Mod a Game Boy Your Younger Self Would have Spent Their Whole Allowance On

Mod a Game Boy Your Younger Self Would have Spent Their Whole Allowance On

Each iteration of the Game Boy brought something new to the table. The original made you feel like you had a true NES on the go; the Game Boy Colour introduced 32,000 colours to mobile Nintendo gaming; and the Game Boy Advance improved upon both, combining great (for the time) graphics with a new aspect ratio and shoulder buttons to boot.

However, no device was perfect. Chief among the issues for many gamers was the lack of a backlit display. The Game Boy, Game Boy Colour, and Game Boy Advance all omitted this option, meaning games had to be viewed under an external light source in order to be enjoyed. Even then, it wasn’t ideal, and certainly wasn’t the way most of us wanted to play. The only ones who seemed to like it were third-party companies, since they made a killing on Game Boy light accessories.

It wouldn’t be until the Game Boy Advance SP that mobile Nintendo games would finally have their own light source, but even that came with complications. Nintendo originally released the SP with a front-lit display, which was miles better than the screens on other Game Boys, but didn’t look nearly as nice as the backlit option they later offered with the AGS-101 model.

But I digress. Backlighting might’ve been the biggest issue with the Game Boys, but there’s plenty of room for improvement in 2022. You know those built-in speakers aren’t holding up, and the lack of rechargeable batteries means you’ll be searching your house up and down for AAs when that red light comes on.

Gaming purists might not be interested, but there’s a way to enjoy these retro handhelds to their full potential. Enter the world of Game Boy modding. As long as you have an original Game Boy motherboard, you can retrofit your console to look however you like. Buy cases in completely different colours than Nintendo ever offered; add light-up buttons to easily play in the dark; upgrade the sound chip to jam to some great 8-, 16-, and 32-bit soundtracks.

Most importantly, in my opinion, replace the old, terrible screen with a backlit, high-quality option. Modders enjoy working on all models of Game Boys, even the Advance SP with its light-up display. There’s just something cool about the combination of customizability, plus the quality of life enhancements that come with these mods.

The Retro Future was my first foray into the world of Game Boy modding. The colour combos aren’t my cup of tea, but I was more taken by the idea of choosing your own Game Boy Advance colours in the first place. This one video sent me down a rabbit hole of Game Boy mods, and it might do the same for you.

As you see from The Retro Future’s video, modding can get pretty technically complex, requiring a soldering iron (and, with it, the knowledge of how to solder). While there are plenty of mods that do need soldering, there are others that don’t. Installing a new backlit IPS panel, for example, is something that’s possible without any soldering work. However, skipping this process means you won’t be able to control the brightness of the display.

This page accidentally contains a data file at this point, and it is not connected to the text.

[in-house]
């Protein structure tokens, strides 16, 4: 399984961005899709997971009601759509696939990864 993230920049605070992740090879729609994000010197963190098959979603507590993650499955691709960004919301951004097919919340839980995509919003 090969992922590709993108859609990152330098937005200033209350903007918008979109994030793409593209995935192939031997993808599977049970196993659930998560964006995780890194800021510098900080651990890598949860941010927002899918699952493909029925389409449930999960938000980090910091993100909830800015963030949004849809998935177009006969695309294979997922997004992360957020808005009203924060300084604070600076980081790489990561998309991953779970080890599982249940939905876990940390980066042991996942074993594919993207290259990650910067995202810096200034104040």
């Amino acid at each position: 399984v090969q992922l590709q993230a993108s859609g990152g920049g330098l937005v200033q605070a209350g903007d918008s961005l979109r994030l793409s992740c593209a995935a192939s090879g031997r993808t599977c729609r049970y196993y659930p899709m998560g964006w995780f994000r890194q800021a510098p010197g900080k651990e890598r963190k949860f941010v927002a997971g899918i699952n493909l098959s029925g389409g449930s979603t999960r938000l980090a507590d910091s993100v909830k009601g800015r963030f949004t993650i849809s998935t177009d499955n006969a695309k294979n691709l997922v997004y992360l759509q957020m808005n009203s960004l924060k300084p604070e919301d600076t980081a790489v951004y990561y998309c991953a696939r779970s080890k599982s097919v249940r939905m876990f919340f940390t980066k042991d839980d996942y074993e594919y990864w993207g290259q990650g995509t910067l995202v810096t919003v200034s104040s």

For a full modding experience, you’ll need to know how to solder. Screen control, rechargeable batteries, sound upgrade, etc. I don’t know how to solder, so I can’t offer advice in that area. However, a display replacement might be all you need to vastly improve your enjoyment with your Game Boy. While a backlit display is an obvious upgrade for the OG Game Boy, Game Boy Colour, and Game Boy Advances, you might also want to upgrade your SP if you don’t have a 101 model.

This Does Not Compute has a great video showing off how an original SP can be modded to fit a fantastic new display. Plus, because their SP was scratched up, they replaced the shell with an awesome translucent option. I know I could put this mod together myself, but, honestly, I’d pay good money to buy it prebuilt.

You should note, if you don’t plan to replace your Game Boy’s case, you’ll need to trim some of the plastic around the edges of the display housing, to fit the slightly larger display you’re adding. The guide you’re referencing will walk you through this process if necessary, but this can be a tricky process to get right. As such, you’ll see modders recommend buying pre-built shells. Unless you’re dedicated to the retro look, you might want to consider that path.

Now, aside from excellent YouTube videos, there are other places to look to get started. Retro Modding is certainly a top site to check out, as they feature all the parts you need to get started on one of these modding projects. They even have a tutorials page, walking you through the different steps necessary for particular mods. iFixit also has tools for you to use for modding, including a soldering workstation if you’re interested in the more complex mods.

Of course, you don’t have to get into modding to find a better Game Boy experience. For $US220 ($305), you can pick up an Analogue Pocket, with a super-sharp backlit display, great sound, the ability to plug into your TV, all in an awesome design.

Still, there’s a reason Game Boy modding has the community it does: It’s fun to tinker with tech and make something that’s your own. Nintendo might have never offered a transparent Game Boy Advance with light-up buttons and a backlit display, but you can put one together yourself.

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